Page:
We fabricate the device using a CMOS compatible process. We start with a silicon-on-insulator (SOI) wafer with a 250 nm top silicon layer and a 3 μm buried oxide layer. A 60 nm layer of SiO2 is deposited using high-temperature low-pressure chemical vapor deposition (HTO) to be used as a hard mask. The grating, ring and waveguides are defined by e-beam lithography on a PMMA resist mask. The pattern is transferred to the oxide layer using a CHF3/O2 reactive ion etch (RIE). The silicon layer is etched using chlorine RIE. A layer of 160 nm of SiO2 is deposited using HTO to conformally fill the 100 nm gaps in the waveguide to ring coupling, then 1 μm of SiO2 is deposited using plasma enhanced chemical vapor deposition to clad the device. We define the heaters using photolithography (using SPR955CM and LOR5A resists) and then deposit a NiCr film. After liftoff, the wafer is diced and polished for optical testing.
4. Testing and results
We measure the device transmission spectrum by coupling laser light from a tunable laser into the input waveguide using a lensed fiber and measuring the transmitted power as a function of wavelength. The input light is TE polarized and the output light is collected using a microscope objective and filtered for the TE polarization before detection.
We achieve a channel FWHM of 0.05 nm across 10 different channels of the composed ring and EDG spectrometer, which represents a decrease in the channel width by 10 times compared with the DG spectrometer alone. This channel width corresponds to a quality factor of Q = λ/Δλ = 30,000.
Figure 3(b) shows the device transmission. The transmission is normalized to the ring through port power level to eliminate coupling losses. The device insertion loss varies between -18 and -23 dB, where -10 dB is due to the Fresnel reflection of the diffraction grating and can be eliminated by coating it with a metal or using Bragg reflectors . Other losses are attributed to stitching in the waveguide definition during e-beam lithography. A small mismatch between the resonator FSR (0.97 nm) and the DG spectrometer channel spacing (1 nm) cause a misalignment between the resonance and the DG spectrometer channel that builds up from one channel to the next in a Vernier effect. The outcome is a misalignment between the 11th spectrometer channel and the 11th ring resonance. Therefore only 10 of the 25 channels on the DG spectrometer are used. This issue can be eliminated by more detailed characterization of fabrication.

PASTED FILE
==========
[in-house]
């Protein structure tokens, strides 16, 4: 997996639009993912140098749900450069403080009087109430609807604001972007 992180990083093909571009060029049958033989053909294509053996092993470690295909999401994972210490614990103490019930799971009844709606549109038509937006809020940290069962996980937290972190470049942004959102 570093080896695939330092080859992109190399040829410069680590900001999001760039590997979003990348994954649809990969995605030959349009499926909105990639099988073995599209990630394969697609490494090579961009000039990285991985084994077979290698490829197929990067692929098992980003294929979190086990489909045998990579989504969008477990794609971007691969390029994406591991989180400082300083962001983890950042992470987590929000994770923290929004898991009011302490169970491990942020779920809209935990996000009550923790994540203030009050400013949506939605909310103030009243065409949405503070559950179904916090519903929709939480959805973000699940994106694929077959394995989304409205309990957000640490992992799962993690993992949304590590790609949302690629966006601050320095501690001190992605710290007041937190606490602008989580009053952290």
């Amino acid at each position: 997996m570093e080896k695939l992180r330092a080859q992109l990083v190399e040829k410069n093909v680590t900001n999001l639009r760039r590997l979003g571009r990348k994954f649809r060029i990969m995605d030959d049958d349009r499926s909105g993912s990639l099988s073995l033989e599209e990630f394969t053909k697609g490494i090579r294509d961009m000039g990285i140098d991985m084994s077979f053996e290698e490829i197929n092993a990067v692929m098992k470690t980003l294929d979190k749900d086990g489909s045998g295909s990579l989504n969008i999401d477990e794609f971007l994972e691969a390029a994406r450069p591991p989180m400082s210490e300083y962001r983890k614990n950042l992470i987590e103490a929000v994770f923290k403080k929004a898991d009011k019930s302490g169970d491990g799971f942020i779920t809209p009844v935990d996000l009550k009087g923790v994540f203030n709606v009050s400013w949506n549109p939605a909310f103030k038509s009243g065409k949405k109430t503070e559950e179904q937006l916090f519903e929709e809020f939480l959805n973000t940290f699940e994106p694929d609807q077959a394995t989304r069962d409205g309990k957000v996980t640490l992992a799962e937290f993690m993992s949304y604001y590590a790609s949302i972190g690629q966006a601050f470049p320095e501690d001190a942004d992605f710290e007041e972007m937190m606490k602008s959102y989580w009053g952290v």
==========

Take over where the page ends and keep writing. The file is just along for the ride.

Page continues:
5. Increasing channel density
Serializing devices either spatially or in time can increase the spectrometer channel density. The space serialization approach consists of using multiple combined ring-DG spectrometers, so that the input of a spectrometer is connected to the through port of the previous device, as shown in Fig. 4(a). The peak wavelength of each spectrometer is shifted relative to the others. The number of devices needed in order to achieve the a spectral density where the channels are separated by ΔλFWHM, is equal to the DG spectrometer channel width divided by ΔλFWHM. In spite of the area increase, this approach is still more compact than using a traditional diffraction grating spectrometer since in this proposed approach the area increases linearly with resolution as opposed to quadratic in traditional DGs.
In time serialization, Fig. 4(b), only a single combined spectrometer is used and the output spectrum is measured several times. In each measurement the device transmission spectrum is shifted. Notice that this approach also requires active tuning of the ring and the EDG spectrometer.
By applying the time serialization technique we were able to reduce the channel spacing from 0.97 nm to 0.097 nm, and were able to measure 100 channels using the device.
A zoom in on the series of channels is depicted in Fig. 6(a). Figure 6(b) shows a density plot where each horizontal line corresponds to the transmission spectrum of each channel. Notice that the overlap of the residual transmission from the DG spectrometer with the neighboring resonances can be seen in the side diagonal lines, and their transmissions are at least 10 dB lower than the peak (main diagonal line).